NIJMEGEN, THE NETHERLANDS / ACCESSWIRE / December 18, 2019 / The Dutch company Xenikos B.V., which develops innovative immunotherapies for treating patients with severe immune disease and post-transplant rejection, announced today that the first patient has been treated in their U.S.-based Phase 3 registration trial designed to evaluate the use of T-Guard for treating steroid-refractory acute graft-versus-host disease (SR-aGVHD) in patients following allogeneic stem cell transplantation.
This pivotal Phase 3 trial (BMT CTN 1802; clinicaltrials.gov NCT04128319) is designed to evaluate the efficacy and safety of T-Guard in patients who receive an allogeneic stem cell transplant and subsequently develop SR-aGVHD. A total of 47 patients will be enrolled through up to 25 transplant centers in the U.S. The trial is supported by the Blood and Marrow Transplant Clinical Trials Network (BMT CTN) and is co-funded by the National Heart, Lung, and Blood Institute (NHLBI) and the National Cancer Institute (NCI), both part of the National Institutes of Health.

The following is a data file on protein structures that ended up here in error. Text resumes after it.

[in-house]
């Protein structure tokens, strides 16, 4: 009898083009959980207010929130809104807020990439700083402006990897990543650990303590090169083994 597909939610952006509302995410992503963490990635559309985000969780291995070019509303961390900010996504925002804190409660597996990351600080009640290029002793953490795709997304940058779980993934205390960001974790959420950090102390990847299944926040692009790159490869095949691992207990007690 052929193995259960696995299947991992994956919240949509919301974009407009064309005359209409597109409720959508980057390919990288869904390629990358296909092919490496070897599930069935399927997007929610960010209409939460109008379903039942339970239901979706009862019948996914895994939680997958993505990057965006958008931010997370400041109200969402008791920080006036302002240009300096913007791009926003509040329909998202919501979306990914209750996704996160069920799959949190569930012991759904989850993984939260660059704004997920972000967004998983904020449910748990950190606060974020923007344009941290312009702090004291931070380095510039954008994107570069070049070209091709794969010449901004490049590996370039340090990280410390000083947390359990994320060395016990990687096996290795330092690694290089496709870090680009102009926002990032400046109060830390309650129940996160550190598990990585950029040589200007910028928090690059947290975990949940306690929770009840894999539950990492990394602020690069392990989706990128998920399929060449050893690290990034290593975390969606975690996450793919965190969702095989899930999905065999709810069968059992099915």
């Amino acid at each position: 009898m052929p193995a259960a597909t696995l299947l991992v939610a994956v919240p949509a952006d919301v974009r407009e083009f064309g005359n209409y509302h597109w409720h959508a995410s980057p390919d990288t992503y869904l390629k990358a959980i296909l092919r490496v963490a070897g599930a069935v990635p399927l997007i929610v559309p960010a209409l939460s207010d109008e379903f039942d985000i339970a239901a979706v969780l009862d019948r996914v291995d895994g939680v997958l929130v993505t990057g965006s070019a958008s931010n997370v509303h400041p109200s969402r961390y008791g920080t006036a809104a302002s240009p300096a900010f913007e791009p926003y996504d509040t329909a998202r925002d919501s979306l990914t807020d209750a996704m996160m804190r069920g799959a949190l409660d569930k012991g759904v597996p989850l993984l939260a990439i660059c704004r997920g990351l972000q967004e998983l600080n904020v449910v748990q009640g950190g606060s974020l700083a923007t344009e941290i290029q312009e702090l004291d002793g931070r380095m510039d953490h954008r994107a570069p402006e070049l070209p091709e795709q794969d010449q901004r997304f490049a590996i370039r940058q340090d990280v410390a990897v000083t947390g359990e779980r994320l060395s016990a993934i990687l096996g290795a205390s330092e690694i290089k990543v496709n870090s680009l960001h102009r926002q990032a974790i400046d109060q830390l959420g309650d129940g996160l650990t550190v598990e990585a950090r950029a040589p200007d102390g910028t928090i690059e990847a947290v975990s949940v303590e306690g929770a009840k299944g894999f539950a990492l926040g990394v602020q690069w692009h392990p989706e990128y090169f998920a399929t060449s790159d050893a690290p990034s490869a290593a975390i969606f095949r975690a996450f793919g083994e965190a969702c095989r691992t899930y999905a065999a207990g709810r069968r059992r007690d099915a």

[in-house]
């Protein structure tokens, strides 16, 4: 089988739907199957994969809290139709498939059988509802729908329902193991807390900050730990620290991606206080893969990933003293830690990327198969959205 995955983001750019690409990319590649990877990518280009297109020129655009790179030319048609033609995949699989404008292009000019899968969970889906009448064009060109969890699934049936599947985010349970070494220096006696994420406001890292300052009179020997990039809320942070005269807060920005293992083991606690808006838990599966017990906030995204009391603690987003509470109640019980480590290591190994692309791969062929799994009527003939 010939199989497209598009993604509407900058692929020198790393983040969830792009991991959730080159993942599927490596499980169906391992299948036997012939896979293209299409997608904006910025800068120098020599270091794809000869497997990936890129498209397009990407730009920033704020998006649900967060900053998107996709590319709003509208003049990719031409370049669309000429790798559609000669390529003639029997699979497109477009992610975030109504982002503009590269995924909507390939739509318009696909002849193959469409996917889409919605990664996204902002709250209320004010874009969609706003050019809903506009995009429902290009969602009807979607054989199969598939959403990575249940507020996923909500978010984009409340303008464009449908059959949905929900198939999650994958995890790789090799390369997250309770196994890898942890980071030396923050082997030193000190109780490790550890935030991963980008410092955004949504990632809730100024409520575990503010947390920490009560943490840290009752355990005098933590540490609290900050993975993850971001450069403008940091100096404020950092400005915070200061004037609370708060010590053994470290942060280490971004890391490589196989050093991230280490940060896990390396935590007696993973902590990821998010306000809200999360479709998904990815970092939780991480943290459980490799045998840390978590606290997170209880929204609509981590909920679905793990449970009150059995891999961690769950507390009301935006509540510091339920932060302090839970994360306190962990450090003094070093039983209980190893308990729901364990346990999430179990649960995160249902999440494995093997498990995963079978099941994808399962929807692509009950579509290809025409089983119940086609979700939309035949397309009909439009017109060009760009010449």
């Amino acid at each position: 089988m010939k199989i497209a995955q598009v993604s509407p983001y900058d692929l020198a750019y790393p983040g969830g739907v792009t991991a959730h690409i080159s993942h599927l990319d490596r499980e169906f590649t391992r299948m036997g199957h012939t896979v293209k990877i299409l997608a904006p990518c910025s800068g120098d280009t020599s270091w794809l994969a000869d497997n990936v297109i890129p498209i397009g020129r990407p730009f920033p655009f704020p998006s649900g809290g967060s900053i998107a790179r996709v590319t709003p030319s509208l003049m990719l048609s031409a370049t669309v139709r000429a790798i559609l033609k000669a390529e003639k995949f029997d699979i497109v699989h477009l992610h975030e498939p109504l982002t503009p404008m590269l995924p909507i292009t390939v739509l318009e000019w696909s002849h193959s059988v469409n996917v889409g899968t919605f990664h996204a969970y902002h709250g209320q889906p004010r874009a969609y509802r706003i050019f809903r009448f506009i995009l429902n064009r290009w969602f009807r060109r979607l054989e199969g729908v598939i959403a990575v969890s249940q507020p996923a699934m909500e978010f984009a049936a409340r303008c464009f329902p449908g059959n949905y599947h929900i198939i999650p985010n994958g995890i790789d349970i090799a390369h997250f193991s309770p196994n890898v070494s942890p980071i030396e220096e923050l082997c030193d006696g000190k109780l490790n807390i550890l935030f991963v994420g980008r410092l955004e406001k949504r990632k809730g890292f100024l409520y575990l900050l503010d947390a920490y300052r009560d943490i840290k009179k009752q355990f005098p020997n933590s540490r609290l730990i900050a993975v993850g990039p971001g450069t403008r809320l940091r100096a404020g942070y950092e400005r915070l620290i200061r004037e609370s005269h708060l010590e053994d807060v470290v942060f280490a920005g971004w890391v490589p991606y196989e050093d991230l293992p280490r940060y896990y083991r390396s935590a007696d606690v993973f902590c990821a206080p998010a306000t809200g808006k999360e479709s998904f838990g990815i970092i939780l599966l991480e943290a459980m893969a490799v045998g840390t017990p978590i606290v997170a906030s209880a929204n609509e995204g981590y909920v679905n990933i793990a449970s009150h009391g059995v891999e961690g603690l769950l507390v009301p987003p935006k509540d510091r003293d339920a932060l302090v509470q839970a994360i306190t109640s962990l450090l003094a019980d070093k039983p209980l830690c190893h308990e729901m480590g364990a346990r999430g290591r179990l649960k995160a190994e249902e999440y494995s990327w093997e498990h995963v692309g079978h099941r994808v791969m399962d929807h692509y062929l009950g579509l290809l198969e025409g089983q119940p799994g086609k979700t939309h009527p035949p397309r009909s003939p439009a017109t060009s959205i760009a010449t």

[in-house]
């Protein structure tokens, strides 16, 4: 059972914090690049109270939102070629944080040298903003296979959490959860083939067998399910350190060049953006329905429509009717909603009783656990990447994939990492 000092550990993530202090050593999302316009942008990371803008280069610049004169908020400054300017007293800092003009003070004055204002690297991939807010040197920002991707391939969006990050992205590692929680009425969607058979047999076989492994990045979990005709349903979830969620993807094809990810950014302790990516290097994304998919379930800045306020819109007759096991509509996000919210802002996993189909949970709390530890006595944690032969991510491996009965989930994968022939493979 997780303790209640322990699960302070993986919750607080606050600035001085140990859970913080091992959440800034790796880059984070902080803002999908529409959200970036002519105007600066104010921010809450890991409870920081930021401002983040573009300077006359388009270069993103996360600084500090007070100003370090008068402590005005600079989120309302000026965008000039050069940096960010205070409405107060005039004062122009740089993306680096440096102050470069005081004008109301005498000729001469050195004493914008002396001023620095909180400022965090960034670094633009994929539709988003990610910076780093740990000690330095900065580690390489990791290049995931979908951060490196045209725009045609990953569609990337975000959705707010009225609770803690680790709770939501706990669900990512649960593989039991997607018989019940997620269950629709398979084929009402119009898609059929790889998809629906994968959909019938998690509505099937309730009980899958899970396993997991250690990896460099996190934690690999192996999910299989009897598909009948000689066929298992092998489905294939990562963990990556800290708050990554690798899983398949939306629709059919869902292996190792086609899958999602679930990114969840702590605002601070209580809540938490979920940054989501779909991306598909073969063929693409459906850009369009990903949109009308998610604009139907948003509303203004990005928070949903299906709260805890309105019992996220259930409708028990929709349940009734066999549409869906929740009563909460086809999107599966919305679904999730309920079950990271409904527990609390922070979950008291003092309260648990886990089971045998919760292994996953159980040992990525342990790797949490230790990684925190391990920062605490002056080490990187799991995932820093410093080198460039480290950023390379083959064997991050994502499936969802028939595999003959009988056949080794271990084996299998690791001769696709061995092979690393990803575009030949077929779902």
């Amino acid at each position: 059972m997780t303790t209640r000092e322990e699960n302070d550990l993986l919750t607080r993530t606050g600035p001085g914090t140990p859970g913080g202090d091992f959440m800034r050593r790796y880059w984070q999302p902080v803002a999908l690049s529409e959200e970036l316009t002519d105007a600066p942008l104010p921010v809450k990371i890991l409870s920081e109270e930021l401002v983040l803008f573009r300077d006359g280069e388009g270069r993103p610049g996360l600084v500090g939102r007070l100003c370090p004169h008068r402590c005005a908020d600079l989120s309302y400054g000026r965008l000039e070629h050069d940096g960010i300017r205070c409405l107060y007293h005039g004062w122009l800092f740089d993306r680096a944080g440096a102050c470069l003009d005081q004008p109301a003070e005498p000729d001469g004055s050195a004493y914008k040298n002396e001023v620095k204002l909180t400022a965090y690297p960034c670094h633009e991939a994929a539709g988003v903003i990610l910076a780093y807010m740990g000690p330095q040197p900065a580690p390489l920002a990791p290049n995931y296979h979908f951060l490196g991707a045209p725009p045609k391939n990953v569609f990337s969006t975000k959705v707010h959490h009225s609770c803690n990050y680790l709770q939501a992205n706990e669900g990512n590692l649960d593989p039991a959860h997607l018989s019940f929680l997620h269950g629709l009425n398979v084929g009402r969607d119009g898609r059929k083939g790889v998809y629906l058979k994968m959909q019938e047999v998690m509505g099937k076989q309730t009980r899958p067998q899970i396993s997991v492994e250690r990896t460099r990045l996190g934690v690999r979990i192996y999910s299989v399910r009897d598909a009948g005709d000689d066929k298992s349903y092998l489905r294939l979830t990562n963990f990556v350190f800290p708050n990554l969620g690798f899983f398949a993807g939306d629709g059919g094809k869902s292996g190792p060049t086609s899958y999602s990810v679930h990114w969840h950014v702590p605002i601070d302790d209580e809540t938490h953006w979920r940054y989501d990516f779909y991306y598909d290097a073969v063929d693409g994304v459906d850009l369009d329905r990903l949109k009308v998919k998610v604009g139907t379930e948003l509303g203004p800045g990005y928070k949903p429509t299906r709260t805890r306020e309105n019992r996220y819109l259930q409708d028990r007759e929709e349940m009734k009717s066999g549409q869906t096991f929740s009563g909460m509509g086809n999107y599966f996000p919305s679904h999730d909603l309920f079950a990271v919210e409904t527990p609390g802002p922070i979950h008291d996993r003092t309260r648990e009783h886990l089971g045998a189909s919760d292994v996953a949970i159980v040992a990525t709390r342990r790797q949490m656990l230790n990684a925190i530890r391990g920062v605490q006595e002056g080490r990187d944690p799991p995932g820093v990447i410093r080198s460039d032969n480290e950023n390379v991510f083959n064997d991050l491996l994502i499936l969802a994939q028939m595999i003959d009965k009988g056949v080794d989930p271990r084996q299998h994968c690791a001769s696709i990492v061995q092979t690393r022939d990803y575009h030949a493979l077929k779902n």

In this single-arm, multi-center study, patients who have been diagnosed with SR-aGVHD will receive four infusions of T-Guard over the course of a week. The primary endpoint of the study is the complete response rate on day 28, and secondary endpoints include duration of complete response, overall response rate, and overall survival rate six months after treatment.
“We are delighted to start this registration trial, which represents a major step forward in helping bring T-Guard to patients,” said Dr. Ypke van Oosterhout, Chief Executive Officer of Xenikos. “With the BMT CTN’s vast network of leading transplant centers throughout the U.S., and their experience conducting clinical trials, we believe they will be able to recruit sufficient numbers of patients quickly. Effective new therapies for treating SR-aGVHD are urgently needed, and we believe that T-Guard may provide patients with an effective new option for treating this devastating and potentially fatal condition.”
“Acute GVHD is a life-threatening complication of hematopoietic stem cell transplantation, and better treatments are urgently needed, particularly for patients with steroid-refractory acute GVHD, for which only limited therapeutic options are currently available, resulting in an extremely poor long-term prognosis,” said Dr. Mehdi Hamadani of the BMT CTN. “The preliminary data obtained with T-Guard are promising, and we look forward to helping bring this new therapy through the final phase of development and into the clinic.”
T-Guard: helping reset the body’s immune system